My husband was online when he saw a news report claiming that the F.B.I. had just released that they found something in the newest batch of emails that they would not be finished investigating. The report stated that it would take a few months to complete the investigation. The reporter made is sound really bad for Hillary and at first I was dumfounded. Then I realized that I did not recognize the news organization, which doesn't mean a lot with the number of outlets that have popped up online. I told my husband that we needed to turn on the local news and see if it was running there so we could compare the stories. Of course, the story running on the local channels was completely different and showed that the F.B.I. had released that there was nothing to find in the new batch of emails.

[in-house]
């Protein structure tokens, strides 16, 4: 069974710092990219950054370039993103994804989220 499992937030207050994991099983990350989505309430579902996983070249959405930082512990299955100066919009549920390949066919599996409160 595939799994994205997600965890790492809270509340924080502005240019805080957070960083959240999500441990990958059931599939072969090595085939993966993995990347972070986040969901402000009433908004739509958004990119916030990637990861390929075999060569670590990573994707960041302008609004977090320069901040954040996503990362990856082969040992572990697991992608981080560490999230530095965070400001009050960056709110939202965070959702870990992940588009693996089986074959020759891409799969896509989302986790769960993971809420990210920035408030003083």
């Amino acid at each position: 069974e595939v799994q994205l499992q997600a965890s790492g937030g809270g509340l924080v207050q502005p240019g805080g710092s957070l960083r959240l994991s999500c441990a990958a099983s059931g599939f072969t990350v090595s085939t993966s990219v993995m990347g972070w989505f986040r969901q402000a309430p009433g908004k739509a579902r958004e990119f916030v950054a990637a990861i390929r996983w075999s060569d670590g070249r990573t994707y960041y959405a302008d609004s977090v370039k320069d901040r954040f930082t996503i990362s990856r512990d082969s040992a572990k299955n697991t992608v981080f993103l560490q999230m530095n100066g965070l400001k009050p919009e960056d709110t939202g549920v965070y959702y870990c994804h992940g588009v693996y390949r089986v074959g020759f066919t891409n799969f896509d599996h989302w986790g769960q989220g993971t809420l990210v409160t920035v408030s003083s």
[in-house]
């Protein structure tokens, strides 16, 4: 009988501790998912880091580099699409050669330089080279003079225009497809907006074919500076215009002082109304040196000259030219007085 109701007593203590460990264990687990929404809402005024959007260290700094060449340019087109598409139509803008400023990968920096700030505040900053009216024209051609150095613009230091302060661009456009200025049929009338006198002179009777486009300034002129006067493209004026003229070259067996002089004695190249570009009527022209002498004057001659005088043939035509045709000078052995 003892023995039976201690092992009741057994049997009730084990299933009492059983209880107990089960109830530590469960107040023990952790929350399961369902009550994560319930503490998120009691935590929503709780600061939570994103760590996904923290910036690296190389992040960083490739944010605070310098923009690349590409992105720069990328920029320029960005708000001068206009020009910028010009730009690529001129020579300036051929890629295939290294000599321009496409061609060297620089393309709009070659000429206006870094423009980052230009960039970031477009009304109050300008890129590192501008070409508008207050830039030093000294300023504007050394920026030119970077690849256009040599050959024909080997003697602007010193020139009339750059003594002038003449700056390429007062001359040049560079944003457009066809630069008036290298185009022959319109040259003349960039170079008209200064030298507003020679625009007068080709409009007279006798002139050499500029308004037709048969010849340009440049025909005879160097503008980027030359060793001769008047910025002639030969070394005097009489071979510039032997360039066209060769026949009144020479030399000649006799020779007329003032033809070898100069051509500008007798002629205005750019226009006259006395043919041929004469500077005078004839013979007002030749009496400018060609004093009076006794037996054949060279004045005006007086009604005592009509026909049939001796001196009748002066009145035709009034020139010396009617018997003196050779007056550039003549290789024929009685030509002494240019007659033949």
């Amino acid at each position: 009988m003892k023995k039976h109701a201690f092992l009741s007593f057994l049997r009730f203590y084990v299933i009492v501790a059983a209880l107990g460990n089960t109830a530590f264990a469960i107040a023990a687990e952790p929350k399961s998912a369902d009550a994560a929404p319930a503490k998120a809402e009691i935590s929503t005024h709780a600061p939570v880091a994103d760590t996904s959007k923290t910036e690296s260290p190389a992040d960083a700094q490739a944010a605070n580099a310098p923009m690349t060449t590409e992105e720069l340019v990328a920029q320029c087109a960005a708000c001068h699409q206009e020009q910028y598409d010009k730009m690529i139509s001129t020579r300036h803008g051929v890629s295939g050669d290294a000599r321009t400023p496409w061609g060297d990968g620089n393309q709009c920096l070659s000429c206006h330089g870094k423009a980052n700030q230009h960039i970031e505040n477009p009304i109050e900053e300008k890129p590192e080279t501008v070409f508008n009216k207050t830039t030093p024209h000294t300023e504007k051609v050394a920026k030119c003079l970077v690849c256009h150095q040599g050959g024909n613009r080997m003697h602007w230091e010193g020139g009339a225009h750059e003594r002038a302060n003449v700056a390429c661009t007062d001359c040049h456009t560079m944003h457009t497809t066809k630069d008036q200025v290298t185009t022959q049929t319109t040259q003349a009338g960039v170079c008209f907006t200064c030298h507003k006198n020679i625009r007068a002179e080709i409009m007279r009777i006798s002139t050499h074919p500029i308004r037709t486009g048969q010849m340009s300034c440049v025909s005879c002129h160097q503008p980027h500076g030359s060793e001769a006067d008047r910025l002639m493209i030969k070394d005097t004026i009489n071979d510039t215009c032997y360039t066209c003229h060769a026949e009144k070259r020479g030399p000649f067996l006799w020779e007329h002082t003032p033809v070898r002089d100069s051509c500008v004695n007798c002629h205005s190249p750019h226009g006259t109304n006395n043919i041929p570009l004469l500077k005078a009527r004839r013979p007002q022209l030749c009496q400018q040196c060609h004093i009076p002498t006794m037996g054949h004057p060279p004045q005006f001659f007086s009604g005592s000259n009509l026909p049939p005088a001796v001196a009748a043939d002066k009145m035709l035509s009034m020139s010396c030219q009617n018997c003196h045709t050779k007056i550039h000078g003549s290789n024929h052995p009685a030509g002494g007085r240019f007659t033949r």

As I thought about all this, the real importance of teaching students research processes and reliability of sources hit me. I always understood why it was taught, I was an English teacher, but the sheer number of conflicting stories that are out and available is astounding. Students need to be able to sift through so many resources to determine what is true, but is that what they do? Twitter and other social media outlets have become some of the fastest sources for news. When a story is posted, how many people dig around to see if the story posted is reliable?
I think this election is a great way to really get students considering how to determine what is really true and teach them how to find good reliable sources. To do this, the classroom culture has to be one that focuses on the difference between the facts and opinions and students have to be able to have a discussion about these items without reverting to the name calling and mud slinging that is found in the election itself.